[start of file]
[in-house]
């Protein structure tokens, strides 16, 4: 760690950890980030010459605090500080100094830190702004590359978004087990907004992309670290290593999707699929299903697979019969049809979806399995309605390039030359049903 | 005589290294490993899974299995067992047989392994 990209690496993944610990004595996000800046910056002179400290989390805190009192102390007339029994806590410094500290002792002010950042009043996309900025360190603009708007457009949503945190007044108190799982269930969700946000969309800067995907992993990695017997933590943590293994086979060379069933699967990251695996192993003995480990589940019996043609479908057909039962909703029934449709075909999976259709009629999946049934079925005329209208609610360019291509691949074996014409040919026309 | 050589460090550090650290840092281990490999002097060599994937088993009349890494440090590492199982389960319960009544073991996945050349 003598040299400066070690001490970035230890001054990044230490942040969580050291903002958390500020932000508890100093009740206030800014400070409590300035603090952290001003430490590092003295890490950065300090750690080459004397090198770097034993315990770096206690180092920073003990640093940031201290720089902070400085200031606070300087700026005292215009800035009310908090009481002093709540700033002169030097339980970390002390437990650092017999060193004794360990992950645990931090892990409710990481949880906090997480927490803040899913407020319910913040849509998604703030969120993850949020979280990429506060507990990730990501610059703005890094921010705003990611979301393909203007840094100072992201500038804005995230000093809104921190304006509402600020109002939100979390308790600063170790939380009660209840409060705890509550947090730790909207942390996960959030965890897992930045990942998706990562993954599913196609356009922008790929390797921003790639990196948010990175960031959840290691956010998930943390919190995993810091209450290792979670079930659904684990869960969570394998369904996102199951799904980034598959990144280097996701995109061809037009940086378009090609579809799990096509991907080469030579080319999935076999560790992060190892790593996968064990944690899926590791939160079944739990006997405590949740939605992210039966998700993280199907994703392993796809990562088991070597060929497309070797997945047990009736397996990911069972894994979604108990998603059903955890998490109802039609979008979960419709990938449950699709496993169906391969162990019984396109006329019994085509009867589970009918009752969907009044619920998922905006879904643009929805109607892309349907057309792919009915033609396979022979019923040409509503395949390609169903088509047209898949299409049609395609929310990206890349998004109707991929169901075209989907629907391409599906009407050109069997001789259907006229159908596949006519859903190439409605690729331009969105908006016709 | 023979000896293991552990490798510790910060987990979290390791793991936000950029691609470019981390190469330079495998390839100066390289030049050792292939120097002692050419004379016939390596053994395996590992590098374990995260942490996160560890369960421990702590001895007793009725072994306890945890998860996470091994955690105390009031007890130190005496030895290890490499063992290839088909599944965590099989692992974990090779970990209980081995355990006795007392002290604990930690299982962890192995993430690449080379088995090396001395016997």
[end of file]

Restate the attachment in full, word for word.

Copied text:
[in-house]
């Protein structure tokens, strides 16, 4: 760690950890980030010459605090500080100094830190702004590359978004087990907004992309670290290593999707699929299903697979019969049809979806399995309605390039030359049903 | 005589290294490993899974299995067992047989392994 990209690496993944610990004595996000800046910056002179400290989390805190009192102390007339029994806590410094500290002792002010950042009043996309900025360190603009708007457009949503945190007044108190799982269930969700946000969309800067995907992993990695017997933590943590293994086979060379069933699967990251695996192993003995480990589940019996043609479908057909039962909703029934449709075909999976259709009629999946049934079925005329209208609610360019291509691949074996014409040919026309 | 050589460090550090650290840092281990490999002097060599994937088993009349890494440090590492199982389960319960009544073991996945050349 003598040299400066070690001490970035230890001054990044230490942040969580050291903002958390500020932000508890100093009740206030800014400070409590300035603090952290001003430490590092003295890490950065300090750690080459004397090198770097034993315990770096206690180092920073003990640093940031201290720089902070400085200031606070300087700026005292215009800035009310908090009481002093709540700033002169030097339980970390002390437990650092017999060193004794360990992950645990931090892990409710990481949880906090997480927490803040899913407020319910913040849509998604703030969120993850949020979280990429506060507990990730990501610059703005890094921010705003990611979301393909203007840094100072992201500038804005995230000093809104921190304006509402600020109002939100979390308790600063170790939380009660209840409060705890509550947090730790909207942390996960959030965890897992930045990942998706990562993954599913196609356009922008790929390797921003790639990196948010990175960031959840290691956010998930943390919190995993810091209450290792979670079930659904684990869960969570394998369904996102199951799904980034598959990144280097996701995109061809037009940086378009090609579809799990096509991907080469030579080319999935076999560790992060190892790593996968064990944690899926590791939160079944739990006997405590949740939605992210039966998700993280199907994703392993796809990562088991070597060929497309070797997945047990009736397996990911069972894994979604108990998603059903955890998490109802039609979008979960419709990938449950699709496993169906391969162990019984396109006329019994085509009867589970009918009752969907009044619920998922905006879904643009929805109607892309349907057309792919009915033609396979022979019923040409509503395949390609169903088509047209898949299409049609395609929310990206890349998004109707991929169901075209989907629907391409599906009407050109069997001789259907006229159908596949006519859903190439409605690729331009969105908006016709 | 023979000896293991552990490798510790910060987990979290390791793991936000950029691609470019981390190469330079495998390839100066390289030049050792292939120097002692050419004379016939390596053994395996590992590098374990995260942490996160560890369960421990702590001895007793009725072994306890945890998860996470091994955690105390009031007890130190005496030895290890490499063992290839088909599944965590099989692992974990090779970990209980081995355990006795007392002290604990930690299982962890192995993430690449080379088995090396001395016997």